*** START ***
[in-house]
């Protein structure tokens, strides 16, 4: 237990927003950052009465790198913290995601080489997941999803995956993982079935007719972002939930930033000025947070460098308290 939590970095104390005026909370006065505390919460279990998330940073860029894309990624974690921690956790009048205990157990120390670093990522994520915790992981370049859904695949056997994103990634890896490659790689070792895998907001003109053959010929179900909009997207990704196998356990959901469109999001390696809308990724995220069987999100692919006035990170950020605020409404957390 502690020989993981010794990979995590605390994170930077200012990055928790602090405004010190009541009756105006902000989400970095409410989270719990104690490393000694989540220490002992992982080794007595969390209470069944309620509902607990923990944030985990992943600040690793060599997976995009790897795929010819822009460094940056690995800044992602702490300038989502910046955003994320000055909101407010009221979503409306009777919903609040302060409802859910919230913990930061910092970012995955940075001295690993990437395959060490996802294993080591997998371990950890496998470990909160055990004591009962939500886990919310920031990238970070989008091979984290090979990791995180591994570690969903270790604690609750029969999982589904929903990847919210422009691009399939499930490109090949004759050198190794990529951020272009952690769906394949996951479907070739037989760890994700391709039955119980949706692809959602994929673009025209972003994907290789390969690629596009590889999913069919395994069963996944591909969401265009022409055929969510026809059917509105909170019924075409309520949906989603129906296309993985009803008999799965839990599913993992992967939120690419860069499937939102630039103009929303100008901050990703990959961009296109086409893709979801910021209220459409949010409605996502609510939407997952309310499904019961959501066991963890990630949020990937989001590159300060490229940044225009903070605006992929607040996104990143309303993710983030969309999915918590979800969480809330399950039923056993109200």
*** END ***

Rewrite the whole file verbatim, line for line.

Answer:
[in-house]
């Protein structure tokens, strides 16, 4: 237990927003950052009465790198913290995601080489997941999803995956993982079935007719972002939930930033000025947070460098308290 939590970095104390005026909370006065505390919460279990998330940073860029894309990624974690921690956790009048205990157990120390670093990522994520915790992981370049859904695949056997994103990634890896490659790689070792895998907001003109053959010929179900909009997207990704196998356990959901469109999001390696809308990724995220069987999100692919006035990170950020605020409404957390 502690020989993981010794990979995590605390994170930077200012990055928790602090405004010190009541009756105006902000989400970095409410989270719990104690490393000694989540220490002992992982080794007595969390209470069944309620509902607990923990944030985990992943600040690793060599997976995009790897795929010819822009460094940056690995800044992602702490300038989502910046955003994320000055909101407010009221979503409306009777919903609040302060409802859910919230913990930061910092970012995955940075001295690993990437395959060490996802294993080591997998371990950890496998470990909160055990004591009962939500886990919310920031990238970070989008091979984290090979990791995180591994570690969903270790604690609750029969999982589904929903990847919210422009691009399939499930490109090949004759050198190794990529951020272009952690769906394949996951479907070739037989760890994700391709039955119980949706692809959602994929673009025209972003994907290789390969690629596009590889999913069919395994069963996944591909969401265009022409055929969510026809059917509105909170019924075409309520949906989603129906296309993985009803008999799965839990599913993992992967939120690419860069499937939102630039103009929303100008901050990703990959961009296109086409893709979801910021209220459409949010409605996502609510939407997952309310499904019961959501066991963890990630949020990937989001590159300060490229940044225009903070605006992929607040996104990143309303993710983030969309999915918590979800969480809330399950039923056993109200």